There are no Food and Drug Administration-approved medications for cocaine use disorder, including relapse. The μ-opioid receptor (MOPr) partial agonist buprenorphine alone or in combination with naltrexone has been shown to reduce cocaine-positive urine tests and cocaine seeking in rodents. However, there are concerns over the abuse liability of buprenorphine. Buprenorphine's partial agonist and antagonist activity at the nociception receptor (NOPr) and κ-opioid receptor (KOPr), respectively, may contribute to its ability to inhibit cocaine seeking. Thus, we hypothesized that a buprenorphine derivative that exhibits antagonist activity at MOPr and KOPr with enhanced agonist activity at the NOPr could provide a more effective treatment. Here we compare the pharmacology of buprenorphine and two analogs, BU10119 and BU12004, in assays for antinociception and for cocaineand stress-primed reinstatement in the conditioned place preference paradigm. In vitro and in vivo assays showed that BU10119 acts as an antagonist at MOPr, KOPr, and δ-opioid receptor (DOPr) and a partial agonist at NOPr, whereas BU12004 showed MOPr partial agonist activity and DOPr, KOPr, and NOPr antagonism. BU10119 and buprenorphine but not BU12004 lessened cocaine-primed reinstatement. In contrast, BU10119, BU12004, and buprenorphine blocked stress-primed reinstatement. The selective NOPr agonist SCH221510 but not naloxone decreased cocaine-primed reinstatement. Together, these findings are consistent with the concept that NOPr agonism contributes to the ability of BU10119 and buprenorphine to attenuate reinstatement of cocaine-conditioned place preference in mice. The findings support the development of buprenorphine analogs lacking MOPr agonism with increased NOPr agonism for relapse prevention to cocaine addiction.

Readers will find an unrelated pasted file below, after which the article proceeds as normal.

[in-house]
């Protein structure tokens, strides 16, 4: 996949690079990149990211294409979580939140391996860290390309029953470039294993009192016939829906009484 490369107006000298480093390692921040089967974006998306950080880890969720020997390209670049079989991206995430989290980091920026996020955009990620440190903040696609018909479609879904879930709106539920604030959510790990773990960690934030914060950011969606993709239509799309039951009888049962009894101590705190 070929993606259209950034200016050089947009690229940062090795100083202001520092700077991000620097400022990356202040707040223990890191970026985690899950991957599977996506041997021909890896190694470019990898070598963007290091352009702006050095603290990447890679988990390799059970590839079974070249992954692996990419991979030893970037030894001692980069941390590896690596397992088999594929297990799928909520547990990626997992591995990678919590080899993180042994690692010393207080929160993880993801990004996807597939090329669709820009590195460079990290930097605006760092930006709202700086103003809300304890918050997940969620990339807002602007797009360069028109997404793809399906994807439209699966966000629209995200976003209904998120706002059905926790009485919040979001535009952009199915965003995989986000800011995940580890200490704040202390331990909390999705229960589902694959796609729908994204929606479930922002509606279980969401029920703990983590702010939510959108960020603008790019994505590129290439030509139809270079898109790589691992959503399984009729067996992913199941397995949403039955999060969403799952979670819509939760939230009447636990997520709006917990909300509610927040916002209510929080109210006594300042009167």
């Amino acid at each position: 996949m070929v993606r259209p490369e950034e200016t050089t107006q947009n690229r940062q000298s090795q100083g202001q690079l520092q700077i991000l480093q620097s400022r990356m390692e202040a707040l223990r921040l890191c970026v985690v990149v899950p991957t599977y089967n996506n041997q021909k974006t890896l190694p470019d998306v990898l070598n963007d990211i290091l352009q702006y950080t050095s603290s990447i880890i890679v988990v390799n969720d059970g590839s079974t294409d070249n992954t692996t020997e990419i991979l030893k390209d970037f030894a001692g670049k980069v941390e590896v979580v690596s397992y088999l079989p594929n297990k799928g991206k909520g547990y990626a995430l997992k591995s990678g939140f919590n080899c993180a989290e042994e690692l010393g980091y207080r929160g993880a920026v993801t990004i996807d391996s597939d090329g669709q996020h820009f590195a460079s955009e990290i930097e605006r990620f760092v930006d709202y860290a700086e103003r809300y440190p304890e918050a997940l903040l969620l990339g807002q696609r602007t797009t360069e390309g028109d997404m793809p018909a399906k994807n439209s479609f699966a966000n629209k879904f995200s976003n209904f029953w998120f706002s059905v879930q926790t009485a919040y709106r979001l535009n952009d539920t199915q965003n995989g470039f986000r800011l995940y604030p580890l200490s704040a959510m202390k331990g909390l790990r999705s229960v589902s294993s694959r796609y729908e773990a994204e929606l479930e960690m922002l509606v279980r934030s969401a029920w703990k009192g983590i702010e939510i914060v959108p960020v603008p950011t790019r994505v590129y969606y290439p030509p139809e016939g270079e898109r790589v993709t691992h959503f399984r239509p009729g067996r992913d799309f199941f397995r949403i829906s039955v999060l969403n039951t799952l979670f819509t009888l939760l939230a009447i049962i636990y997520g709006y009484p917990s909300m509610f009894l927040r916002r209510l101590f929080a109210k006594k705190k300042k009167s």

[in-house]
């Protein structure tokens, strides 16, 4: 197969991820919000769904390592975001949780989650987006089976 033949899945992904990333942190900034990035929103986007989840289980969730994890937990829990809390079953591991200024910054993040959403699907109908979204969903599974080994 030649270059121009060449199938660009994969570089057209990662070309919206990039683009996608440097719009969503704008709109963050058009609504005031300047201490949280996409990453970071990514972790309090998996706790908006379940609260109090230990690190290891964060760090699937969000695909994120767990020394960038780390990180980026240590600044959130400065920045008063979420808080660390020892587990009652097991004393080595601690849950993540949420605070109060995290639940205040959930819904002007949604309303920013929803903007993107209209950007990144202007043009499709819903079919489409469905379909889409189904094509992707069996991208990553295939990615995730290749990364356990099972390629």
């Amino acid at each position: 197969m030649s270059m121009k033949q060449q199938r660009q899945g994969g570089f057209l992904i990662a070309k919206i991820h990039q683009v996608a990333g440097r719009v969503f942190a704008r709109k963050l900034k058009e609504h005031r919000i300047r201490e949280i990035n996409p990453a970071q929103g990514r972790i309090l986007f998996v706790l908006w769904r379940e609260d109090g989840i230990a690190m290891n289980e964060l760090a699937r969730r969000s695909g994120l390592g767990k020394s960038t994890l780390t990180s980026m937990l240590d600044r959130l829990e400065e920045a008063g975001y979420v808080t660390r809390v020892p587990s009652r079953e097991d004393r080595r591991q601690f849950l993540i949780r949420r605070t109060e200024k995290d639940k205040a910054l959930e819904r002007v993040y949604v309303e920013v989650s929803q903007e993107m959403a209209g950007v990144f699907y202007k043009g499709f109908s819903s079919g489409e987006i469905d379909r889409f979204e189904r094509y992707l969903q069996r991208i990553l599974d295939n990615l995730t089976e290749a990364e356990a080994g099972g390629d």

|Number of pages||13|
|Journal||Journal of Pharmacology and Experimental Therapeutics|
|Early online date||22 Sept 2021|
|Publication status||Published - 30 Sept 2021|
ASJC Scopus subject areas
- Molecular Medicine